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John Zorn: Femina


Release Date: 10/27/2009 
Label:  Tzadik   Catalog #: 7377   Spars Code: n/a 
Composer:  John Zorn
Performer:  Carol EmanuelIkue MoriJennifer ChoiSylvie Courvoisier,   ... 
Conductor:  John Zorn
Number of Discs: 1 
Recorded in: Stereo 
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Notes and Editorial Reviews



ZORN Femina Jennifer Choi (vn); Okkyung Zee (vc); Carol Emanuel (hp); Sylvie Courvoisier (pn); Shayna Dunkelman (perc); Ikue Mori (electronics); Laurie Anderson (nar) TZADIK 7377 (35:26)


John Zorn has here pulled together an all-female ensemble to perform his tribute to women. From the materials given in the disc’s package (more on that in a moment), it’s hard to tell exactly what’s going on at first, as one only (1) discovers who the players are, and (2) finds a long list of female notables, ranging from Read more Simone de Beauvoir to Meredith Monk, with Sappho, Joan of Arc, Jane Austen, and about another 40 in between. There’s also a gorgeous booklet of images of sculptures by Kiki Smith, one of the most highly visible feminist artists, some of which appear to be candid views of her studio, others more formal shots of her work, or just images that attract her (her art has always been concerned with the body and its sometimes disturbing manifestations of sexuality and mortality). So the disc should be considered as part of a larger package.


I only found out more about the music by trawling for information online. The piece is another in the composer’s file-card works, where he directs an ensemble from one creative moment to another with visual cues he provides. (Some of his most influential pieces, like Spillane , follow this model). As is often the case with the composer, there’s frequent changeover of styles and moods. One moment can be delicate impressionism, the next world-music folk song, then an atonal free jazz eruption. And the changes keep coming. I don’t know for sure, but perhaps the various sections of the piece correspond to the historical figures in the long list. If so, it would be fun to know which is who, like a roman à clef.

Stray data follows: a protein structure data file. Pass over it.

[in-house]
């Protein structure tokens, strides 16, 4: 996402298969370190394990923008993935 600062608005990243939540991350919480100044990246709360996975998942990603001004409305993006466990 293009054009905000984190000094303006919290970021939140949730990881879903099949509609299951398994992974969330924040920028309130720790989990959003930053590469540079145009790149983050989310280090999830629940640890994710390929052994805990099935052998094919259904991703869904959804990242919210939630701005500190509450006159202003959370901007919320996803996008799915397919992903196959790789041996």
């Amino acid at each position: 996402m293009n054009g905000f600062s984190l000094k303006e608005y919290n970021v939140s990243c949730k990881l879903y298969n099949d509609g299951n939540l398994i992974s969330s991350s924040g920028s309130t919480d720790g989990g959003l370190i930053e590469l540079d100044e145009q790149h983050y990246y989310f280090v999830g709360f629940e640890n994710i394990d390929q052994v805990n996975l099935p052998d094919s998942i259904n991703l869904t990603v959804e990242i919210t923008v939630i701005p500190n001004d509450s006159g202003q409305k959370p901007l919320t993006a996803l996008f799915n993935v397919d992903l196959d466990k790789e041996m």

The one thing that is different from much of Zorn’s work, however, (at least from what I know) is that this music has more sustained passages of lyricism, tonality, and fragility. The inclusion of and emphasis on strings and harp has a lot to do with this, and one can speculate whether these structural and sonic tropes are all part of a certain essentialist musical take the composer has on femininity. But I just bring it up and go no further; that’s a big, fraught, and somewhat dangerous topic, which the composer can speak to if he wants.


In general, I find the music attractive and engaging. You want to follow it over its course, and don’t get bored. Ikue Mori’s live electronics are a great recontextualizer for whatever occurs, because when they interact with more traditional sounding music, the interpretation gets much more ambiguous. At the same time, I don’t hear anything here that blows me away; in other words, it’s fresh but feels almost like a cutting from a vast cloth that’s continuously unfurling, which is rather the way I see the composer’s relentlessly prolific output. Interesting to think that Zorn might actually be our era’s Telemann (which, believe me, is pretty high up the achievement roster).


The ensemble performs brilliantly, and does its changes on a dime. Laurie Anderson is on hand to provide a few sentences of invocation at the start, and gives the whole thing some gravitas. Overall high-concept, high production values (Tzadik’s sound is stunning). This is for you if you want a multistylistic, multidisciplinary buzz.


FANFARE: Robert Carl
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Works on This Recording

1.
Femina by John Zorn
Performer:  Carol Emanuel (Harp), Ikue Mori (Electronics), Jennifer Choi (Violin),
Sylvie Courvoisier (Piano), Shayna Dunkelman (Percussion), Okkyung Zee (Cello)
2.
Femina: Part 1 by John Zorn
Performer:  Carol Emanuel (Harp), Ikue Mori (Electronics), Jennifer Choi (Violin),
Sylvie Courvoisier (Piano), Shayna Dunkelman (Percussion), Okkyung Zee (Cello)
Conductor:  John Zorn
Period: 20th Century 
Length: 11 Minutes 42 Secs. 
Notes: : Laurie Anderson. 
3.
Femina: Part 2 by John Zorn
Performer:  Carol Emanuel (Harp), Shayna Dunkelman (Percussion), Okkyung Zee (Cello),
Ikue Mori (Electronics), Jennifer Choi (Violin), Sylvie Courvoisier (Piano)
Conductor:  John Zorn
Period: 20th Century 
Length: 10 Minutes 11 Secs. 
4.
Femina: Part 3 by John Zorn
Performer:  Ikue Mori (Electronics), Jennifer Choi (Violin), Sylvie Courvoisier (Piano),
Carol Emanuel (Harp), Shayna Dunkelman (Percussion), Okkyung Zee (Cello)
Conductor:  John Zorn
Period: 20th Century 
Length: 10 Minutes 15 Secs. 
5.
Femina: Part 4 by John Zorn
Performer:  Sylvie Courvoisier (Piano), Carol Emanuel (Harp), Shayna Dunkelman (Percussion),
Ikue Mori (Electronics), Jennifer Choi (Violin), Okkyung Zee (Cello)
Conductor:  John Zorn
Period: 20th Century 
Length: 3 Minutes 16 Secs. 

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